Consulting Best Practices

Contractual Documents Used in Consulting

The worst kinds of arguments are the arguments over money. In order to prevent hostile blowouts over things like money, contracts came into existence. In a post at his blog, Lew Sauder details some of the basic contractual documents with which consultants should familiarize themselves to avoid sticky situations.

Write It Down

Sauder knew a friend who decided to get into consulting, and so that guy consulted for another friend. They had a handshake agreement, and when the time came to pay up, the two had very different ideas of how much they had agreed for the price. A strained relationship and incomplete payment resulted.

One of the many documents that could have prevented this is a master services agreement (MSA), an agreement between a consulting firm and the client at the outset of the work relationship. It dictates things like billing rate, payment terms, and how to resolve disputes across various projects that might be engaged in together. Another document is the statement of work (SOW):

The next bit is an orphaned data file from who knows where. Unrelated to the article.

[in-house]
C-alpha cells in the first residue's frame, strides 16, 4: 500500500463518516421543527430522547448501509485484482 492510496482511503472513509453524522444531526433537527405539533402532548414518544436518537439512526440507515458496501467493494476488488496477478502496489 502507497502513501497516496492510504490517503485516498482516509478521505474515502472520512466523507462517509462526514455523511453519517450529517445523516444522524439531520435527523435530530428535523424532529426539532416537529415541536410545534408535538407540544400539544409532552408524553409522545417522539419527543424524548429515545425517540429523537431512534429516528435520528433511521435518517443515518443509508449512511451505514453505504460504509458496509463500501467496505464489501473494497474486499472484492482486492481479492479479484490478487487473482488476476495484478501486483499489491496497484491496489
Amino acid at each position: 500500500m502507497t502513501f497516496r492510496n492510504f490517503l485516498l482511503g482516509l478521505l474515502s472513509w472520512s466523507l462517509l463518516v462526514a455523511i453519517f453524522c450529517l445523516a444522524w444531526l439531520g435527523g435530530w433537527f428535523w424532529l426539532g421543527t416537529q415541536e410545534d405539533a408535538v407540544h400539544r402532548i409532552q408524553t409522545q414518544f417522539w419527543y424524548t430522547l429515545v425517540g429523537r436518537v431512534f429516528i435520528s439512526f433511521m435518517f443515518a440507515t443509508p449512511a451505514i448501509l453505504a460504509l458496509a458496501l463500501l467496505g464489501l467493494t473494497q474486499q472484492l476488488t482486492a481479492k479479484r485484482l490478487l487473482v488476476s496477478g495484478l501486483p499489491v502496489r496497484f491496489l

An SOW is written for a specific project to be performed by a consulting firm. It is often a rider to the MSA, referencing any specifics, such as rates. The SOW defines the specific work that will be performed, the duration in which it should be performed, and the deliverables that will be provided.

Other information that may be included in the SOW is the project purpose, scope of the work, and any special requirements that may be unique enough to spell out.

Then of course there are requests for proposals (RFPs), which a client sends out to vendors soliciting their proposals for work to be completed. Lastly, there is the similar request for quote (RFQ), which is mostly just asking for a price. Be knowledgeable of how each of these documents applies in order to best protect yourself as a consultant.

You can read the original post here:

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